DK Metcalf continues to stay on the field and pump out solid seasons, but he hasn’t come close to matching the 1,303-yard, 10-touchdown campaign he put together in 2020. He had a 58% success rate on his targets that season and has been closer to 50% in each of the three ensuing campaigns. There’s nothing wrong with what he has been doing — he has averaged 2.2 yards per route run — but each good season recalibrates our expectations of how likely he is to be great in the upcoming one.

Tyler Lockett took a step backward, as his 1.7 yards per route run were the worst mark he has posted since 2017. It was also his worst catch rate since that season. ESPN’s advanced analysis has mixed feelings; it still ranks Lockett as 19th in Open Score, but the 31-year-old wideout was tied for 124th in YAC Score. Lockett took a pay cut to stay with the team this season, and I wouldn’t be surprised if this was his last season in Seattle if things don’t improve.

Nominally, the Seahawks drafted Jaxon Smith-Njigba last year to be the replacement for Lockett in two-wideout sets, but Smith-Njigba had a disappointing start to his career. He failed to top 70 receiving yards in a game even once, dropped six passes and ranked 14th among 2023 draftees in yards per route run. It’s too early to be concerned, but he wasn’t able to immediately command a large share of the Seattle passing game. If we’re still at this level a year from now, it’ll be a problem. With Colby Parkinson and Will Dissly both leaving this offseason and Ryan Grubb taking over as offensive coordinator, I wonder if Seattle will live in three-wideout sets in 2024. It was already there more than 63% of the time a year ago.

2023 rank: 1 | 2022 rank: 3

There’s a chasm between the 49ers and everybody else in the league in terms of their playmakers and explosiveness. They can afford to lose Deebo Samuel or George Kittle for stretches and still challenge for the top of this list. On other teams, Jauan Jennings would be a trendy breakout candidate after he had 221 receiving yards during the postseason and scored two touchdowns in the Super Bowl. Here, he might be the fourth wide receiver behind Samuel, Brandon Aiyuk and rookie first-round pick Ricky Pearsall.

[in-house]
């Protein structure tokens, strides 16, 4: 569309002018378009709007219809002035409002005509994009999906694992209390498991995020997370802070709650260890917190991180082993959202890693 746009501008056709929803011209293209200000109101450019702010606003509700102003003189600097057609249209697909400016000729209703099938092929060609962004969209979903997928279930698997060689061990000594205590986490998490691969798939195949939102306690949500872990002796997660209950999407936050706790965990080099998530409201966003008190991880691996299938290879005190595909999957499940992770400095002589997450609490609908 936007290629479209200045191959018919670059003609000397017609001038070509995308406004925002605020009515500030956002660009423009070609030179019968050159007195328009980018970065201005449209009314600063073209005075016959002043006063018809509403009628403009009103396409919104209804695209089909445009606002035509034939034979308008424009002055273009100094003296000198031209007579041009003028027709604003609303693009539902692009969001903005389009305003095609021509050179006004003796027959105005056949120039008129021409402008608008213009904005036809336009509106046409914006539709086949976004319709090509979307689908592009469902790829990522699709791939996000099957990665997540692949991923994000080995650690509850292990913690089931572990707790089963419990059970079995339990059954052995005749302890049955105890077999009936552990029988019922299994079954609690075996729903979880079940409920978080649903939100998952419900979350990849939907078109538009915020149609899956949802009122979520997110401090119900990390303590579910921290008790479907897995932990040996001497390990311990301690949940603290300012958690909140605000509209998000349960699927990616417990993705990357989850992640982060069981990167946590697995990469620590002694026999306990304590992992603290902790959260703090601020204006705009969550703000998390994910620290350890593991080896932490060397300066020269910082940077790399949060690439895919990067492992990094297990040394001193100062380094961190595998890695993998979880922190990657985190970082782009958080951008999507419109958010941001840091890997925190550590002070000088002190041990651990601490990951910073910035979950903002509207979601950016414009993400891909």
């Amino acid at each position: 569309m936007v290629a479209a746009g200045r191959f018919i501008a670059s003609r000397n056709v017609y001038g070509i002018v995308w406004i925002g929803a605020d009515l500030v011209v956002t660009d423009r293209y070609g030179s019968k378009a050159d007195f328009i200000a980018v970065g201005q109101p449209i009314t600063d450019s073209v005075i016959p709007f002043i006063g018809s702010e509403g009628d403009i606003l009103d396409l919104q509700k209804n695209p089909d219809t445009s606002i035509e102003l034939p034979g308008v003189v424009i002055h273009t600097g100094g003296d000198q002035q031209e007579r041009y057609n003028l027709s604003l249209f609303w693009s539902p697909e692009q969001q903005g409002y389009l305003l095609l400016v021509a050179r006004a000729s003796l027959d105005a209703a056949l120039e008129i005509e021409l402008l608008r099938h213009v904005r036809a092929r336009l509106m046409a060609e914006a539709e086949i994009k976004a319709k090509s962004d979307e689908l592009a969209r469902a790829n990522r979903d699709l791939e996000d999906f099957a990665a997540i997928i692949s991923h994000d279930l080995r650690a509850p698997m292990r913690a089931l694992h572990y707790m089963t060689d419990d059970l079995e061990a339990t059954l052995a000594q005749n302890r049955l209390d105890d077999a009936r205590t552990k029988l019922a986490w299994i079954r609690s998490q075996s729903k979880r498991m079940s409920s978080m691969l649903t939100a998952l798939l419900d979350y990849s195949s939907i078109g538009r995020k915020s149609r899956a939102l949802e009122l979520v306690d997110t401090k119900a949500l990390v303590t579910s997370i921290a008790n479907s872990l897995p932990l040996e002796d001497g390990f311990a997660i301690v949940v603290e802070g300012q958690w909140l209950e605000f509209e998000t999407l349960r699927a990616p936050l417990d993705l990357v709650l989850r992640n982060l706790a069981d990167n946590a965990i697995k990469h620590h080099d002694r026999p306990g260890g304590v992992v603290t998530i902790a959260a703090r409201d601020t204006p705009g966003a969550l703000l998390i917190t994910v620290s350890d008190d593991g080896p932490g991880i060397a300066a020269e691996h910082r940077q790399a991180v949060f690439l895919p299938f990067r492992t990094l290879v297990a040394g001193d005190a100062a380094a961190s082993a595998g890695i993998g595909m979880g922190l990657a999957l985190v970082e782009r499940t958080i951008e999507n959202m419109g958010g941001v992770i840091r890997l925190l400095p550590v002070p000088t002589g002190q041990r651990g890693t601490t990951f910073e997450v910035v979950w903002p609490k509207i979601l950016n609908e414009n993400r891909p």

The day will come where the 49ers will likely need to move on from Aiyuk or Samuel, but until that happens, they can enjoy an embarrassment of riches. Aiyuk further developed into a superstar last season, as the 26-year-old put up 1,342 receiving yards and averaged 3.3 yards per route run, the third-highest mark in football. He topped ESPN’s receiver metrics, ranking in the top 10 in both Open Score (tied for eighth) and Catch Score (first). If you think that’s solely a product of Brock Purdy and/or Kyle Shanahan, consider that Samuel ranked 128th in Open Score and 116th in Catch Score. Samuel is the best run-after-catch receiver in the game by a considerable margin, so he’s still a valuable player, but Aiyuk is special in his own right.

And then you have Christian McCaffrey. The 2023 campaign wasn’t even a dominant receiving season by CMC’s standards, but he unsurprisingly has become a more efficient runner in Shanahan’s offense. He comfortably led the league with 349 rush yards over expectation, the third-highest mark a back has posted in a single season since 2016. He was also healthy for most of the season for the second year in a row, a major positive in projecting him to play a significant portion of San Francisco’s snaps in 2024.

You don’t need me to tell you San Francisco has great playmakers. The only concerns to be raised here are with injuries, but the 49ers can feel good about what they have in reserve. The team is excited about Pearsall, and Jennings has proven he can step in and be productive. Elijah Mitchell averaged nearly 5.0 yards per carry as the primary back in 2021 before the 49ers traded for McCaffrey. There’s no replacement for Kittle, who is one of one as a blocking tight end in today’s NFL, but they could survive if they had to move to more three-wide sets and/or use Kyle Juszczyk as more of a full-time player. Given the draft picks they’ve used on players who haven’t worked out, they have spent a lot of draft capital and cash on their playmakers. It hasn’t led them to a Super Bowl, but about 28 other franchises would be pretty happy with what the Niners have accomplished over the past few years.

ROTB Polls: